Senate Dems vote to advance nomination of drone memo author
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The Senate voted 52-43 Wednesday to end debate and advance the controversial nomination of David Barron, who authored memos justifying drone strikes on U.S. citizens, to serve on the First Circuit Court of Appeals.

Barron's legal memos for the White House had sparked concerns from Democrats opposed to President Obama's drone policies. Last week, the administration held a meeting with Senate Democrats to reassure them and shore-up support.

Two Democrats, Sens. Joe ManchinJoseph (Joe) ManchinDemocrats scramble to contain Franken fallout  Overnight Finance: House passes sweeping tax bill in huge victory for GOP | Senate confirms banking regulator | Mulvaney eyed for interim head of consumer agency Overnight Regulation: Senators unveil bipartisan gun background check bill | FCC rolls back media regs | Family leave credit added to tax bill | Senate confirms banking watchdog MORE (D-W.Va.) and Mary LandrieuMary LandrieuYou want to recall John McCain? Good luck, it will be impossible CNN producer on new O'Keefe video: Voters are 'stupid,' Trump is 'crazy' CNN's Van Jones: O'Keefe Russia 'nothingburger' video 'a hoax' MORE (D-La.), voted with Republicans. Still only a simple majority was needed to advance the nominee. Landrieu faces a tough reelection race in November.

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On Tuesday, the administration announced that it would make the memos authored by Barron public, a move which convinced Sen. Ron WydenRonald (Ron) Lee WydenCongress faces growing health care crisis in Puerto Rico Photos of the Week: Nov. 13-17 Senate panel approves GOP tax plan MORE (D-Ore.) to support the nominee. Despite being a critic of the U.S. drone program, Wyden said the White House release of documents was a show of good faith.

But Sen. Rand PaulRandal (Rand) Howard PaulCongress must end American support for Saudi war in Yemen Black men get longer prison sentences than white men for same crimes: study Sarah Palin on sexual harassment: 'People know I'm probably packing' so they 'don't mess with me' MORE (R-Ky.) said that wasn’t good enough for him, saying he was disturbed by the content of the memos.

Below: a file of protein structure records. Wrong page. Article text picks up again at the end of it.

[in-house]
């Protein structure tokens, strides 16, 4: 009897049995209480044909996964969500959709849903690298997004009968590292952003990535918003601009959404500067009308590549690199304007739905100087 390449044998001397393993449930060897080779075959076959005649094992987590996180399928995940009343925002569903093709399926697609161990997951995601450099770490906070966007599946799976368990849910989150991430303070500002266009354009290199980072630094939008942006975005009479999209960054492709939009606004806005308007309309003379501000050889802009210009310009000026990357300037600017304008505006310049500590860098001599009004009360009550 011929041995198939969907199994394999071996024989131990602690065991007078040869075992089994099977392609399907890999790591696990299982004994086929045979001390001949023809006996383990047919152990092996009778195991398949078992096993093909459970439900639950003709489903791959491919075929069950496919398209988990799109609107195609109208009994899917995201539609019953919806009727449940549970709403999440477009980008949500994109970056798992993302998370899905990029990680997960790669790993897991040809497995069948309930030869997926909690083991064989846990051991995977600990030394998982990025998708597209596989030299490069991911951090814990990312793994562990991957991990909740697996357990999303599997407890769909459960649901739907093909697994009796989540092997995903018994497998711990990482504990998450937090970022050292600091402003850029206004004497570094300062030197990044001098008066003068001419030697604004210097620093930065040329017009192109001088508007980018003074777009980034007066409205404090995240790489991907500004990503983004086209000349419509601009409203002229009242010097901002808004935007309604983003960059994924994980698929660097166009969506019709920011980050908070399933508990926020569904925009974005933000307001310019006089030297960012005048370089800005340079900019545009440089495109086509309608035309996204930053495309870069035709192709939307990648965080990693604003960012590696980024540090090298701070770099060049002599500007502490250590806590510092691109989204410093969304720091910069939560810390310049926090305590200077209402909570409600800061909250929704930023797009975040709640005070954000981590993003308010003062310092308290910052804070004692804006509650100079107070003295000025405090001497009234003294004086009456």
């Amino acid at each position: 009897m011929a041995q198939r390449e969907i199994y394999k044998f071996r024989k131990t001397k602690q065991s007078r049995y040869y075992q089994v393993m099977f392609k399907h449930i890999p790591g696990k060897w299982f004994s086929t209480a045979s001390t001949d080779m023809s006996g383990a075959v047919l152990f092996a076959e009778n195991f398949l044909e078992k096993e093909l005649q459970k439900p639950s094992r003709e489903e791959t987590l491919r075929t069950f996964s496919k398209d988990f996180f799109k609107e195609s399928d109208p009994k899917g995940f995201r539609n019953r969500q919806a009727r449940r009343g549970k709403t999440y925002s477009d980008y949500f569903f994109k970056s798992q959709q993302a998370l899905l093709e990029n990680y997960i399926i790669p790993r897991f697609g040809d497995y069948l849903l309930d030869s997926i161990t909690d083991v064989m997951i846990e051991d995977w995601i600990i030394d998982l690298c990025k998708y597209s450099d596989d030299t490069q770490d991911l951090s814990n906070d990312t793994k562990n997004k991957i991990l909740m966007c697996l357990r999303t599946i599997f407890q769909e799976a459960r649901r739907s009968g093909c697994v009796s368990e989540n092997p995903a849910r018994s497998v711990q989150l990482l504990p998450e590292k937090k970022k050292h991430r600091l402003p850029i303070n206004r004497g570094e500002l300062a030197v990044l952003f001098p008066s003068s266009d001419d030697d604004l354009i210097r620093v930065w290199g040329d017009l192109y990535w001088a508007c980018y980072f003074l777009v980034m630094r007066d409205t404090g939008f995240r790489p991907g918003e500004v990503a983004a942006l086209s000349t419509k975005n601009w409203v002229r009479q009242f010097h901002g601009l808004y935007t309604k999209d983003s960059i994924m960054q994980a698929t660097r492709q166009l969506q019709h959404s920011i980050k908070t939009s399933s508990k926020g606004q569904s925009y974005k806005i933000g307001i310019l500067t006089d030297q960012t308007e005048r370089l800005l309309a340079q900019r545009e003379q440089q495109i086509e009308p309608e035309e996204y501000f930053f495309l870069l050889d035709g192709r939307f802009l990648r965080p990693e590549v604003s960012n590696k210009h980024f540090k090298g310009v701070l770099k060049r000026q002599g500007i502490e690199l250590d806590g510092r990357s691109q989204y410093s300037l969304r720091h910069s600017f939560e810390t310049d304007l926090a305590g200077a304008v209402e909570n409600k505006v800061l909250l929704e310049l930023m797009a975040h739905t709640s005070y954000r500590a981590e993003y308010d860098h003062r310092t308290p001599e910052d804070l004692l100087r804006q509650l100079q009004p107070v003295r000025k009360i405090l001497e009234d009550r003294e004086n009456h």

“I believe it’s about what the memos themselves say,” Paul said ahead of the vote. “I rise in opposition of the killing of American citizens without trial. Any nominee who rubber stamps and grants that power to the president is not worthy of being one step away from the Supreme Court.”

Paul has threatened to filibuster Barron’s nomination but Senate Majority Leader Harry ReidHarry ReidVirginia was a wave election, but without real change, the tide will turn again Top Lobbyists 2017: Grass roots Boehner confronted Reid after criticism from Senate floor MORE (D-Nev.) filed cloture on the nominee last week, meaning Paul can’t stop the vote since the Senate rule change which allows Democrats to end debate with a simple majority instead of 60 votes. 

“I’ve read David Barron’s memos concerning the legal justification for killing an American citizen overseas without a trial or legal representation, and I am not satisfied,” Paul said. “There is no valid legal precedent to justify the killing of an American citizen not engaged in combat.”

Ahead of the vote, Paul tried to get unanimous consent to delay Senate consideration of Barron’s nomination until the public had time to review the promised memos, but Sen. Edward MarkeyEdward (Ed) John MarkeySenate Democrats introduce bill to block Trump's refugee ban FCC votes to limit program funding internet access for low-income communities Two GOP senators oppose Trump’s EPA chemical safety nominee MORE (D-Mass.) objected.

The final confirmation vote is scheduled for 2 p.m. on Thursday.

Paul is considered a potential Republican presidential candidate in 2016. Another possible candidate, Sen. Ted CruzRafael (Ted) Edward CruzTexas Republicans slam White House over disaster relief request Dem rep: Trump disaster aid request is 'how you let America down again' Moore endorsements disappear from campaign website MORE (R-Texas) also spoke out in opposition to Barron’s nomination, calling him an “unabashed judicial activist” who would politicize the courts.

The Senate also confirmed the following nominees by voice-vote:

- Elisebeth Collins Cook to be a member of the Privacy and Civil Liberties Oversight Board.

- Deirdre Daly to be U.S. Attorney for Connecticut.

- James Frazer Green to be U.S. Attorney for the middle district of Louisiana.

- Damon Martinez to be U.S. Attorney for New Mexico.